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Gilboy
08 Jul 2009, 03:45 PM
Basically, if I have the time and had the money, this is how I would play my server starts. If you want to play offensively, play Teuton. People argue itís less satisfying than creating a good offense using Gauls or Romans, but why make things more difficult and lower your potential attack power in a game if your aim is to kill frequently and in large numbers? Exactly.

In the beginning:

Man chose to do the quests and avoid the resource penalty for not taking them. Follow them exactly up to the point you are given the choice of military or economy. Clearly, you have two options. Hardcore gold users who have resource bonuses and the full works available to them should opt for the economy route. This provides 360 extra resources over the military option, and sets you up with more storage and the all important market for NPCing. Once you have reached quest 22, donít bother with the resource fields to level 2. Wait until youíre either about to overflow or your neighbours are coming out of Beginners Protection (about 2-3 hours before) then build your Rally Point and Barracks as well as any wheat fields you require to cover the population increase. Following this, NPC the res to the correct ratio for Mace (total resources available/250 = x) (Ratio = 95x:75x:40x:40x + 1 or 2 hours wheat) and train them, leaving enough wheat to cover the negative for an hour or two giving you a little cushion against starvation if your farms turn out to be wheat-light. Make sure you have enough time to train all the mace you can afford before sending out your first raids.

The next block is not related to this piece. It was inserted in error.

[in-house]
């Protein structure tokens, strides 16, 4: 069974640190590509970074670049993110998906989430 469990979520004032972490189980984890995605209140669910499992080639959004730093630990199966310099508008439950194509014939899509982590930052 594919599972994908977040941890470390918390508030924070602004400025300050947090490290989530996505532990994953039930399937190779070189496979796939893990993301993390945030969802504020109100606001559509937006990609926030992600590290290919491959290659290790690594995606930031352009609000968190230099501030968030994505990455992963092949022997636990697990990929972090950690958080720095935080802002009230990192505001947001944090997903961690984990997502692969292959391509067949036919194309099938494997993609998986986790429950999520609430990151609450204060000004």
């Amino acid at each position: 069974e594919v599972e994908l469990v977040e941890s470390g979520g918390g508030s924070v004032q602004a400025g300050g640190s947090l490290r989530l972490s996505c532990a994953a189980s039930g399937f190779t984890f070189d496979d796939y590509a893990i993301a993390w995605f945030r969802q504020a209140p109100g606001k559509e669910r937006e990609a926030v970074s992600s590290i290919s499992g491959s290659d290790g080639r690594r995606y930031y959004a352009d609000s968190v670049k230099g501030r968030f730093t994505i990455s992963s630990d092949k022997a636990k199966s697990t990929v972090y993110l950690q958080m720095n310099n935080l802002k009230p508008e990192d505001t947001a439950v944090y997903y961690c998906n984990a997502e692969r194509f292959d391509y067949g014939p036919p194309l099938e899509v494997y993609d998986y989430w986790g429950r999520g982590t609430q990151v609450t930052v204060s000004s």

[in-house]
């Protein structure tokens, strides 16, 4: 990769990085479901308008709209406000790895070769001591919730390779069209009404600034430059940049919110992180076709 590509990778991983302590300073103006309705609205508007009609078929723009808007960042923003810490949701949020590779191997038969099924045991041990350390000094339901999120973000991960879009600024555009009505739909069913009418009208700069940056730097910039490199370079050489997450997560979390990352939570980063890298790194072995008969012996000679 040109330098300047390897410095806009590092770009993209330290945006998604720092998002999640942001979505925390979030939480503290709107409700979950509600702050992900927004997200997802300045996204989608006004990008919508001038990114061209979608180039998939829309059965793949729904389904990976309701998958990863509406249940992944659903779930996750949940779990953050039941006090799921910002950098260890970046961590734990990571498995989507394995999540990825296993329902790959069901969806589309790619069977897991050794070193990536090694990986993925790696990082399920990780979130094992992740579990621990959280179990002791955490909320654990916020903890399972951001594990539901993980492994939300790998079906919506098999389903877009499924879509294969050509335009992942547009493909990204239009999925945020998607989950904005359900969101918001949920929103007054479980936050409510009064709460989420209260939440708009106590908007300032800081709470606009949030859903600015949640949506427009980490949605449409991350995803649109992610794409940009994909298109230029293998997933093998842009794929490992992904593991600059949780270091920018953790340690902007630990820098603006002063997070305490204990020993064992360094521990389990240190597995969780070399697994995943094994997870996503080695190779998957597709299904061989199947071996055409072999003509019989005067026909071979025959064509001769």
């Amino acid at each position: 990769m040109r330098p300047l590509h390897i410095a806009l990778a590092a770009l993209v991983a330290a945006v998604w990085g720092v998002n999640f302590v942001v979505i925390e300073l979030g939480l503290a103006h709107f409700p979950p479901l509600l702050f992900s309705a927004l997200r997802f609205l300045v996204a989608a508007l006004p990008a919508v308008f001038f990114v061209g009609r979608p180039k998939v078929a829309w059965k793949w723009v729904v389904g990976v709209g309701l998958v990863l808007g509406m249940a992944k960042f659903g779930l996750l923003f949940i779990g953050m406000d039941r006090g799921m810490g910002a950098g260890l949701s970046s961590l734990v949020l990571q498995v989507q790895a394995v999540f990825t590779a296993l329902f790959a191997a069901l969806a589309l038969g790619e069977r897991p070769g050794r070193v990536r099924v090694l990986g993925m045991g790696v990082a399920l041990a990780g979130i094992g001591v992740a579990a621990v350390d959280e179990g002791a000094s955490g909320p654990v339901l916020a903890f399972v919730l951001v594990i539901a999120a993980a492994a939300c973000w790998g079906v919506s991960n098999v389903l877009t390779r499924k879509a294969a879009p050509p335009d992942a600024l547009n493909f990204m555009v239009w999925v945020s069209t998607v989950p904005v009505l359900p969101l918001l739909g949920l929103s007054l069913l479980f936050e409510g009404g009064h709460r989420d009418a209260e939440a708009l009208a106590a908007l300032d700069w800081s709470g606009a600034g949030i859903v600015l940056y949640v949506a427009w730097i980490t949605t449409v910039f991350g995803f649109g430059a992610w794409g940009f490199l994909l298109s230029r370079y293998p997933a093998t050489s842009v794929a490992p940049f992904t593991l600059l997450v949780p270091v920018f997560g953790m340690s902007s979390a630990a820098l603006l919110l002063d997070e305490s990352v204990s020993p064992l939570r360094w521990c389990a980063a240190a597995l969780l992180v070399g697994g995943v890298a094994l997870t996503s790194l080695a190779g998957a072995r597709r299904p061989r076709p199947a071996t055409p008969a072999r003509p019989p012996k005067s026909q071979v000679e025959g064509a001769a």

Know your enemy/area:

While doing the quests and waiting around, check the 7x7. Use the free plus youíre given to check the 13x13 on the bigger map. Find yourself the capital of your choice (15c with 100% + wheat oasis bonus) as close as possible to your first. If youíve got one in your 7x7 your first village may as well be your off builder as you can research and build towards advanced units sooner. If not, you know the score. Get a 4 4 4 6 village nearby your capital to build the off army in.
Another vital task to carry out before BP is up is creating a farm list and checking the times BP is up for your victims. In T3.5 you can check the time a players BP finished by hovering over the greyed out attack link on their village page, assuming they donít have their dove up. If youíre feeling particularly organised you can categorise the list into areas i.e. North, South etc or assign 7x7s around you a number and place everyone inside that 7x7 under that group. The choice is yours. The more time your put into organising your farming, the easier it will be. Plus users should use links to villages coming out of BP.

Raiding:

The most time consuming, boring, yet addictive part of the early game. Here is my personal approach to reaping in the res. Raiding is mainly maths: the transfer of numbers from your farms villages to your own. They produce a certain amount of resources and you want as much of it as possible. What you canít do though is assume theyíre not spending or being hit by anyone else.